Note: More accurately, marijuana use is legally tolerated in the Netherlands, but we will refer to it as “legal” for simplicity.

If value is subjective (and it is), then it is at least plausible that the “illegality” of something will, in fact increase its utility for some that are attracted to an underground lifestyle, so its consumption could actually increase despite (or because of), the illegality, even though making it illegal is intended by lawmakers to be a disincentive. Legalize it, and it loses some of the “cool” appeal. This is Stossel’s argument, and it reminds one of something that a former Dutch minister of health once said: “We have succeeded in making pot boring [by legalizing it].”

Clearly serving jail time and holding a criminal record is a disincentive for using marijuana, while socially benefiting from participation in an “underground” culture is perhaps, for some people, an incentive to use it. In the latter case, the very illegality of consumption, sale, purchase and production are what give marijuana the “underground” appeal – to the extent that it has one.

So is Coulter correct that – on the whole – consumption is lower than it would be if marijuana was legal (in all states) due to the disutility of risking jail time? Or is Stossel correct that consumption is higher than it would be otherwise due to the “sexy” appeal of illegality? Libertarians and left-leaning “progressives” alike – generally agreeing that America’s Drug War is a net bad – often repeat Stossel’s argument without offering any data. Maybe Stossel is right. Maybe Coulter is right. Maybe it depends on the culture of a particular geographical area. Praxeology, the logic of human action, can help us think about it rationally, but it wouldn’t be wise to reach a firm conclusion a priori – especially since we have states within the USA with similar cultures and demographics where marijuana is now legal for recreational use bordering other states where it is illegal. The data are there to be collected. Empirical evidence is our friend.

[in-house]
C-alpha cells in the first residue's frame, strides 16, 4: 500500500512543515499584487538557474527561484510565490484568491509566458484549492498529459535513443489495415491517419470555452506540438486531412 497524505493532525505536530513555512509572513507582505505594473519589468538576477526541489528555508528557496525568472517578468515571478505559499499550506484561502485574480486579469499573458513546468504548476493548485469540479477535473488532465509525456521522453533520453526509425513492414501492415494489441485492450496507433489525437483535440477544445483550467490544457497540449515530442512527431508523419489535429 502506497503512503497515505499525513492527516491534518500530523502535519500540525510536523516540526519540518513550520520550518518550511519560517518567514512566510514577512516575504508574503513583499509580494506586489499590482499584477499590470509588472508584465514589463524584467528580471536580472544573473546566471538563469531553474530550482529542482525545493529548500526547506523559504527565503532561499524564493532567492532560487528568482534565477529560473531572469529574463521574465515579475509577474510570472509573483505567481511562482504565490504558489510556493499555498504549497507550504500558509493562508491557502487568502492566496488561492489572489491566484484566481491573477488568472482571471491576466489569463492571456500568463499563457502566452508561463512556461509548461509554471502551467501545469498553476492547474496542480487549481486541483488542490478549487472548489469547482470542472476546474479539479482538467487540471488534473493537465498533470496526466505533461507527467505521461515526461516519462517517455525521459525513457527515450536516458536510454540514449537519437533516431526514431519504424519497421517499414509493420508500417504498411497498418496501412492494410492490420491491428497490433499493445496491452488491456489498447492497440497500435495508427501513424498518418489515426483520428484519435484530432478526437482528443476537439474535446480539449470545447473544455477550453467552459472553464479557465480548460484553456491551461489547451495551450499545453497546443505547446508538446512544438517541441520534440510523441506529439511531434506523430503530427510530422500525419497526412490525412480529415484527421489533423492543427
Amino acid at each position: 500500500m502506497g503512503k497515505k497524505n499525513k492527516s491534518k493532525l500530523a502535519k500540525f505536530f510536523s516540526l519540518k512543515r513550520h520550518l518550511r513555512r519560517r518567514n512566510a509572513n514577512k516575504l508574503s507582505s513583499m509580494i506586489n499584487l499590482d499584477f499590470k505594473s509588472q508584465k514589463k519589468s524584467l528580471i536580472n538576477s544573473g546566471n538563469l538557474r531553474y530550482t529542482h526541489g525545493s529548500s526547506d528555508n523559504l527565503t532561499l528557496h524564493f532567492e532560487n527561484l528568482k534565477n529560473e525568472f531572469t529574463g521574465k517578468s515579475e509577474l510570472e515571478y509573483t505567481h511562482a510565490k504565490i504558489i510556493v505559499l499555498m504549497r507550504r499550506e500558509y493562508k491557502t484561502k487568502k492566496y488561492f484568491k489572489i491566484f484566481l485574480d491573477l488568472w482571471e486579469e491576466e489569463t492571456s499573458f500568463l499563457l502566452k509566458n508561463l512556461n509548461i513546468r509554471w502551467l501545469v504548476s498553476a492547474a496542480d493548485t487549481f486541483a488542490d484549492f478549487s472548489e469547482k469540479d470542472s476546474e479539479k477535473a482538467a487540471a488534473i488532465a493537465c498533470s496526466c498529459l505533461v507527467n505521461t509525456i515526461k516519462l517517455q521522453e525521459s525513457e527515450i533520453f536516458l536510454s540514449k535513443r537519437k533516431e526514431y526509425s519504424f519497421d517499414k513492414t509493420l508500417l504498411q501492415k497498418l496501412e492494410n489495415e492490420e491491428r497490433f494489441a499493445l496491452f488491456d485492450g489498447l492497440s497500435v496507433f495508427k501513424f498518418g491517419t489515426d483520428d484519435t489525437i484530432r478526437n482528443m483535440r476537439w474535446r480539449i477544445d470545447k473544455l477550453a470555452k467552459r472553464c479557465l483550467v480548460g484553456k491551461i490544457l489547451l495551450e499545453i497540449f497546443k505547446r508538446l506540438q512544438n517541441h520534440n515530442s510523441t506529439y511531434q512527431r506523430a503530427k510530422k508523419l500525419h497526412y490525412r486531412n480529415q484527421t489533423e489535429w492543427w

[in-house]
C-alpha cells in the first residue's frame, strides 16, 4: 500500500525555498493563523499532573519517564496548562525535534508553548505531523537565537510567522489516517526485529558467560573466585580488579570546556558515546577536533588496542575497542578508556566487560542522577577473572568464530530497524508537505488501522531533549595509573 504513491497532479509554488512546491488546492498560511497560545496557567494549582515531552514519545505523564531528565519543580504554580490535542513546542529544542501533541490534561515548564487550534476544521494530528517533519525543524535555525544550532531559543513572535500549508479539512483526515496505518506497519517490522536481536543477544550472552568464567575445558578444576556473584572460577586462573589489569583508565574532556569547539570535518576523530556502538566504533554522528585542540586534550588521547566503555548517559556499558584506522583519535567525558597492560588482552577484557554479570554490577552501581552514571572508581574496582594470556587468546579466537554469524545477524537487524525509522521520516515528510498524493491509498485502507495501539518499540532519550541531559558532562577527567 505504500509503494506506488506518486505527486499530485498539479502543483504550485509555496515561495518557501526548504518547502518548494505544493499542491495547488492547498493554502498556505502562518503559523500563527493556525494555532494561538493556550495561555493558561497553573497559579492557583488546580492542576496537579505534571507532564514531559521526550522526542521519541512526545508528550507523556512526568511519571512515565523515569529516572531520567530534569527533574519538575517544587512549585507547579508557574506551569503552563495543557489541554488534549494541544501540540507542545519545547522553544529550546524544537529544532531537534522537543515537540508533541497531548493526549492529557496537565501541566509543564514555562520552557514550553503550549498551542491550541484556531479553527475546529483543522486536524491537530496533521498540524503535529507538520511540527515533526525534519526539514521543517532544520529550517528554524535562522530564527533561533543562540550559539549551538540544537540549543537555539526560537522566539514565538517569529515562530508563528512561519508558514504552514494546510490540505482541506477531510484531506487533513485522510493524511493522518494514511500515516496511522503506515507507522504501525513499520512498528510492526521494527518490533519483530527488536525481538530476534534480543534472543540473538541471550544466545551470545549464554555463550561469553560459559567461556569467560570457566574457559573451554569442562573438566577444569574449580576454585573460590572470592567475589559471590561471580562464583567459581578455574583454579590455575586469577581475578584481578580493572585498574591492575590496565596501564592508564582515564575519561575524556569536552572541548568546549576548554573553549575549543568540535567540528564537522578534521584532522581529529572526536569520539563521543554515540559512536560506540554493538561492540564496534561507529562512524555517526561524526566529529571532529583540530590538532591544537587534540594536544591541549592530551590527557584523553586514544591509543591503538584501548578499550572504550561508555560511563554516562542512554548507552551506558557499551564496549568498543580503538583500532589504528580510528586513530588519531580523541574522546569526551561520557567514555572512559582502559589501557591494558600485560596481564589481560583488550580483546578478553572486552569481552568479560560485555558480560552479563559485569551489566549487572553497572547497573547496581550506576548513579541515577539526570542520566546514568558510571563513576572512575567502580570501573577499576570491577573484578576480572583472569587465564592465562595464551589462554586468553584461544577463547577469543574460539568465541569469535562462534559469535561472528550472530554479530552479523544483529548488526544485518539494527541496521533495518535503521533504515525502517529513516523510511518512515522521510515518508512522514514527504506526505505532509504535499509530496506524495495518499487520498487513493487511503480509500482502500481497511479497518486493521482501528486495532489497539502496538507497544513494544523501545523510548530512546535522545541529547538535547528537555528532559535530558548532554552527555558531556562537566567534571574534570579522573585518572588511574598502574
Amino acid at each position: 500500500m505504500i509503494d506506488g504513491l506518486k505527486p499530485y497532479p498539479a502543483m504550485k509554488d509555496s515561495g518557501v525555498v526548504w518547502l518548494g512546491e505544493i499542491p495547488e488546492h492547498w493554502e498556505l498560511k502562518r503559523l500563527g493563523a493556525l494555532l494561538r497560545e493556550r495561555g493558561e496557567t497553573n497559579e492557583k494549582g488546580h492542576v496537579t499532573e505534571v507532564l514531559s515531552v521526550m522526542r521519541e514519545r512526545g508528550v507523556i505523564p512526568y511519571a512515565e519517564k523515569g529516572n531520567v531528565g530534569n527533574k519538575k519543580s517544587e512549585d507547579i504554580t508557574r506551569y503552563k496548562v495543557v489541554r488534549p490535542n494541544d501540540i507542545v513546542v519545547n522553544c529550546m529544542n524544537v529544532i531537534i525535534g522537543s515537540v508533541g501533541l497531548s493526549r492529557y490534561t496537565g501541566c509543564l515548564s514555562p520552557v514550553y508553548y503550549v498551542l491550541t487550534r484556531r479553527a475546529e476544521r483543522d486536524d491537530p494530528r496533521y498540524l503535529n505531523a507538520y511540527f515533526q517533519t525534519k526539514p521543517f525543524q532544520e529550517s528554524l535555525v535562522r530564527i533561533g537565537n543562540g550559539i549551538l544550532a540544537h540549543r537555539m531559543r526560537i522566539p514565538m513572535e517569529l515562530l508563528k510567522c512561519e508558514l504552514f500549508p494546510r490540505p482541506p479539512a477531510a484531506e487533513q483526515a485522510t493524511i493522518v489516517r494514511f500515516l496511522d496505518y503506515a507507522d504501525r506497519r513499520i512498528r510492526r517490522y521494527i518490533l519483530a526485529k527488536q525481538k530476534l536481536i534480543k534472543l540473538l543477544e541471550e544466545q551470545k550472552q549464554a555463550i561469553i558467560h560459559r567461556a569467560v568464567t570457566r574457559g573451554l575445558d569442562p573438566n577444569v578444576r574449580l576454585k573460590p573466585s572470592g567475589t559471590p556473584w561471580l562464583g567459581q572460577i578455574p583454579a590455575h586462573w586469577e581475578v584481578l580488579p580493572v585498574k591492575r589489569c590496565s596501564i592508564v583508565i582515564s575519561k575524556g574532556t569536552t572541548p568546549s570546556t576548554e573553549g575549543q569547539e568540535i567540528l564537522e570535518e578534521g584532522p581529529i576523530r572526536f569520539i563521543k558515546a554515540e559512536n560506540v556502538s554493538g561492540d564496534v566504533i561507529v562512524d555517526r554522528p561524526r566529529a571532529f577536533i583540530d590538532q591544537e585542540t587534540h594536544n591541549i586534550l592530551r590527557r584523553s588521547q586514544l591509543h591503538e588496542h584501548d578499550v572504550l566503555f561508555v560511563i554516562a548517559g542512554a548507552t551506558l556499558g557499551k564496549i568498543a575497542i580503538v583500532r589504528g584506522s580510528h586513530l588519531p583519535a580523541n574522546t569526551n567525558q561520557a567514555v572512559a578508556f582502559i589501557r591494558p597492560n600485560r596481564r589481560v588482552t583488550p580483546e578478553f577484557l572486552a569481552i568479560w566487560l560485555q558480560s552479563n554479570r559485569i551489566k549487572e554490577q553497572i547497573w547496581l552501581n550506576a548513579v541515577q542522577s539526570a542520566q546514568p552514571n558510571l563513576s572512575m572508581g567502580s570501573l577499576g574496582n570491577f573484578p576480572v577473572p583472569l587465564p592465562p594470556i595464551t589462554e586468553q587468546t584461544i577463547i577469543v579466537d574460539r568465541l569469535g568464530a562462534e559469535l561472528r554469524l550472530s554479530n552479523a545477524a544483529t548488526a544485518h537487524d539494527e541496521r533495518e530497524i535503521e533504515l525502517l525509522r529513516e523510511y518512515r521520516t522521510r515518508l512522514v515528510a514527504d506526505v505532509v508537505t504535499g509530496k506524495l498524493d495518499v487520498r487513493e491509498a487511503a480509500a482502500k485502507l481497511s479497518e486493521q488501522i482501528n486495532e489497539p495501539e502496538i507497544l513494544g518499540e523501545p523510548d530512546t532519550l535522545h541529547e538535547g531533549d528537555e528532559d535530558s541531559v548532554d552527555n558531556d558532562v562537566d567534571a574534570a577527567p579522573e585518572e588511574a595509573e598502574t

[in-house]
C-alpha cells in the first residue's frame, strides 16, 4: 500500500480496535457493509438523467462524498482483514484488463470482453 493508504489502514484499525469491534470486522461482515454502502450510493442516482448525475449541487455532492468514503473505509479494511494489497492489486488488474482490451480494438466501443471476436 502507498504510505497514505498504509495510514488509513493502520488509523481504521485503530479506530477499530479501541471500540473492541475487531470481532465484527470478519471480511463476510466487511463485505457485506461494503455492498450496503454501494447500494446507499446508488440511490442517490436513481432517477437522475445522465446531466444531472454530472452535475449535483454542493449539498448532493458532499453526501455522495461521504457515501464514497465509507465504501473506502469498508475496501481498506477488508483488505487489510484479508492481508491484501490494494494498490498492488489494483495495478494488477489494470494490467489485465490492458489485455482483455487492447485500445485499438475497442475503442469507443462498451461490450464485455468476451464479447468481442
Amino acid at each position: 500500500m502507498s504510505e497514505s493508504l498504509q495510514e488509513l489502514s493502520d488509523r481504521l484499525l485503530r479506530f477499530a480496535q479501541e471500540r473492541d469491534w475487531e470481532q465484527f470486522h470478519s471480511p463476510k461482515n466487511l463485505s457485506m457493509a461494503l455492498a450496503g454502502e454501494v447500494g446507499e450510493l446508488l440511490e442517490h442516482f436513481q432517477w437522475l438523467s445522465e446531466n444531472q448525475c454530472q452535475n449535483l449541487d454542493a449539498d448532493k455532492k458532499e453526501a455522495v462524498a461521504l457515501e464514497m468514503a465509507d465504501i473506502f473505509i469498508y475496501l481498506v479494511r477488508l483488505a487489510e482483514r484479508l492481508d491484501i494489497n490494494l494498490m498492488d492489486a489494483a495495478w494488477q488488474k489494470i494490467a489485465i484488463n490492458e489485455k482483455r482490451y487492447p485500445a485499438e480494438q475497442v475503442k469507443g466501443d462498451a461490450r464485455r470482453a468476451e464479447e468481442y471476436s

Concluding notes:

  1. To readers that are non-Austrians (the Austrian school of economics) who don’t know why I would write such an article: Search the web for “Austrian economics and praxeology.”

  2. I am not making the contradictory claim that a priori truths do not exist. I am making the claim that in cases such as this one, we don’t have to play a guessing game. “Pure logic” can only get us so far.

  3. It seems a bit silly that I’d have to write an article on this topic at all, but sadly, far too many Austrians, usually following the Rothbard-Hoppe tradition, are closed off to evidence entirely. As the saying goes, “Without data, you’re just another person with an opinion.” I think that in this context this statement may be overstated because a great deal can be deduced by logic (more so, I think, than mainstream economists give it credit for). But it isn’t always sufficient.